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Old 02-27-19, 09:25 AM
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Originally Posted by skookum View Post
The animal that attacked Taylor Mitchell was a coyote not coyote/wolf hybrid. It does appear to have been pack behaviour.



https://en.wikipedia.org/wiki/Taylor_Mitchell



This idea about sleeping with your food in bear country is nuts. Please do not promote.
My apologies..I read an article some time back, not too long after the event happened(10 yrs ago), where it was thought the attack was from a coywolf.

Sleeping with your food in bear country continues to be the practice of folks seeking a Darwin Award.
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Old 02-27-19, 09:33 AM
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Four coyotes might actually be one or two, when they howl they try to sound like more than they actually are.

Over most of the privately owned West coyotes are hunted and shot as vermin, those without a proper fear of people are eliminated from the gene pool.

Interesting to contemplate back in historical days the amount of food around an American Indian camp, yet one doesn't read of invasions by marauding coyotes, wolves or even black and grizzly bears as we fear today. I would expect back then an encounter between an unwanted predator around camp and the Indians in that camp would almost invariably end up fatal for the predator. Heck, in the case of grizzly bears the Indians even went on the offensive, young men seeking out the bears to kill them in hand to hand combat as proof of their courage, a thing which had about a 50% mortality rate for the guy involved.

Now, we get reports from modern hunters of grizzlies coming running to the sound of gunfire, looking to take possession of at least the gut pile left from dressing game. Didn't happen back then.
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Old 02-27-19, 09:41 AM
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Originally Posted by Sharpshin View Post
Heck, in the case of grizzly bears the Indians even went on the offensive, young men seeking out the bears to kill them in hand to hand combat as proof of their courage, a thing which had about a 50% mortality rate for the guy involved.
Interesting reads:

Bears on the Lewis and Clark Expedition

Grizzlies in the Journals | Discovering Lewis & Clark ®
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Old 02-27-19, 09:42 AM
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Originally Posted by indyfabz View Post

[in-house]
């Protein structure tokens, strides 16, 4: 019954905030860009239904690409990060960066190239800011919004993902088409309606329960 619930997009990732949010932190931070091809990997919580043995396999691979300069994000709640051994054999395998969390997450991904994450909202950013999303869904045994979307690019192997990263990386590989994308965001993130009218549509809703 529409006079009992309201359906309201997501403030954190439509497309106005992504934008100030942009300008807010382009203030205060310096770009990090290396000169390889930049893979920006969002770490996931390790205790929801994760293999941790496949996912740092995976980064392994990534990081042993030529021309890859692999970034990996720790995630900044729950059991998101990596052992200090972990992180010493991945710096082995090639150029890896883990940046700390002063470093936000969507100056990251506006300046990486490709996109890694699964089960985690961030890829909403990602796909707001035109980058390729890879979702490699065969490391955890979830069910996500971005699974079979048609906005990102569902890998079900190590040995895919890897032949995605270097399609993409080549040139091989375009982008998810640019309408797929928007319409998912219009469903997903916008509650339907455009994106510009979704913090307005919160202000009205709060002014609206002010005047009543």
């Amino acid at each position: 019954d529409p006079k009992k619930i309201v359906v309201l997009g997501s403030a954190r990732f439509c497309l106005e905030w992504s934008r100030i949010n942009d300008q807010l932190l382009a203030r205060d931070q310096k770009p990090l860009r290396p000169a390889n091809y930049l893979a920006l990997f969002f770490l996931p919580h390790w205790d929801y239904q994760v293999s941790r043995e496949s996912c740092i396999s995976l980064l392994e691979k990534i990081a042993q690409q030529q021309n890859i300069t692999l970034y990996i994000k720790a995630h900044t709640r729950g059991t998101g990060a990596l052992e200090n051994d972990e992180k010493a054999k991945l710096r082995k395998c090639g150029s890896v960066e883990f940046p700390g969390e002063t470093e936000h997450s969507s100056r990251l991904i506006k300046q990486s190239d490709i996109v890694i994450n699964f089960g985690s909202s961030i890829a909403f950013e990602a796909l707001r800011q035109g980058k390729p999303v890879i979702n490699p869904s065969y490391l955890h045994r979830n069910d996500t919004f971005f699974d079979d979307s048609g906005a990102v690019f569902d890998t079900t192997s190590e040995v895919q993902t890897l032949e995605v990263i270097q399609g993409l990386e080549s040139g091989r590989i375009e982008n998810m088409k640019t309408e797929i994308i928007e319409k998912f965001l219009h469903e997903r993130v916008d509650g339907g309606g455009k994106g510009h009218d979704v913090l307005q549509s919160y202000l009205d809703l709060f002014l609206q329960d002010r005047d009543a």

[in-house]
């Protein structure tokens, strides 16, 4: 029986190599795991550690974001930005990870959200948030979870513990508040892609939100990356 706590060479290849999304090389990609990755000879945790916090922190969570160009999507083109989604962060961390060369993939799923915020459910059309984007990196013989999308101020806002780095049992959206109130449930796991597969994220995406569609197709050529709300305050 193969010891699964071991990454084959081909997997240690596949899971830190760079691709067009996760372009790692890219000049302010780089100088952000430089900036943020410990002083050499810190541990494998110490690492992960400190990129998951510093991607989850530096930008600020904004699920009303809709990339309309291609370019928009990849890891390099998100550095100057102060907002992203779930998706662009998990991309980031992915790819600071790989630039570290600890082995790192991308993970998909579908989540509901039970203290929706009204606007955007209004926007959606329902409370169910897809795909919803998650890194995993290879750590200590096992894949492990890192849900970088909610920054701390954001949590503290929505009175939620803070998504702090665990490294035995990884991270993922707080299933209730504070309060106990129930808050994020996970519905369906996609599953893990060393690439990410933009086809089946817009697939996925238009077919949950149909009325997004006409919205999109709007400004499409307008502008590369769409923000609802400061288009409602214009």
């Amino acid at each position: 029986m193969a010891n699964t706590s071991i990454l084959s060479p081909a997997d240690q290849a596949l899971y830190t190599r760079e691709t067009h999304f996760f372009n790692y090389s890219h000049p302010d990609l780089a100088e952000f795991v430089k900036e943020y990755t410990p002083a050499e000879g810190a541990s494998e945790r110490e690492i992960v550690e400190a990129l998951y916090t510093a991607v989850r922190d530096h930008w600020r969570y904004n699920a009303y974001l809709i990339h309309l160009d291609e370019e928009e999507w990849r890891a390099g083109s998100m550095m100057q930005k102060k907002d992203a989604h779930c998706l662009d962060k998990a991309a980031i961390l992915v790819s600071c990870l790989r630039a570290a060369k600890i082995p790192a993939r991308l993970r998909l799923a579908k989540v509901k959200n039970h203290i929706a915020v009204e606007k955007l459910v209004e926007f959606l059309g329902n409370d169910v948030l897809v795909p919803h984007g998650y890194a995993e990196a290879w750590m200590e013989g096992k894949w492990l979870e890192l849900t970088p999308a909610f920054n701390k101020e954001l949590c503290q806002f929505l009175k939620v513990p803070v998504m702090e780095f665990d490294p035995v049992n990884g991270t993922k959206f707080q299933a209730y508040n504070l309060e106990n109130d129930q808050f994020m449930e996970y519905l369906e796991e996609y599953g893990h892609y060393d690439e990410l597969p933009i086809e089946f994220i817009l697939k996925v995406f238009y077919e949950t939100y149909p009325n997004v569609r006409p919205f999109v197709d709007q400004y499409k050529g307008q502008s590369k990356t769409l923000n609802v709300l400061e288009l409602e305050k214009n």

Seriously? If I had $100 for every time I have heard them howling I would have a lot more money. When camping, they are nothing more than a nuisance, and only from a sound perspective. Different story when residential neighborhoods and pets are at issues.

If I can come face to face at about 25' with a 500+ lb. black bear and walk away, like I did back in 2017, you can survive coyote howls.
And if I had $100 for every night I lay in a tent and listened to coyote howls, I would have zero dollars. It would be a new experience, and it would be an adjustment. At no point did I imply that I wouldn't expect to survive it. I also didn't sleep well my first night in bear territory. Doesn't mean I didn't expect to see morning, and doesn't mean I never camped in bear territory again.
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Old 02-27-19, 09:46 AM
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Just to be clear, I am not promoting that practice. Although I understand the thinking behind it. These are thru-hikers. And the bears are black bears.

Grizzlies are one animal I single out (in North America at least) as deserving an extra level (or several extra levels) of respect. Perhaps it has something to do with hearing the tape of the guy (I don't remember his name at the moment, maybe somebody has it) who was eaten alive. That part of it is not easily forgotten.

As for black bears, I've had many encounters, and could say a lot about them and the discussions I've had with several experts, but can't right now.

I will say, though, in the interests of promoting caution, that there have been fatalities, as well as a much larger number of maulings. Their claws are sharper and longer than usually appreciated, and they have ways of using them skillfully and effectively. Their teeth are very stout, thick, and strong. And their musculature is quite a bit more powerful than any body builder's, wrestler's, or raccoon's. Also, they can move fast when adrenalin takes over.

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Old 02-27-19, 09:47 AM
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Oooooh, love to hear the song dogs at night! Along with the Milky Way hanging in an inky black sky, it's part of the spiritual recharge I get when camping.
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Old 02-27-19, 09:51 AM
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I enjoy the seranade too. Just not when they get too close.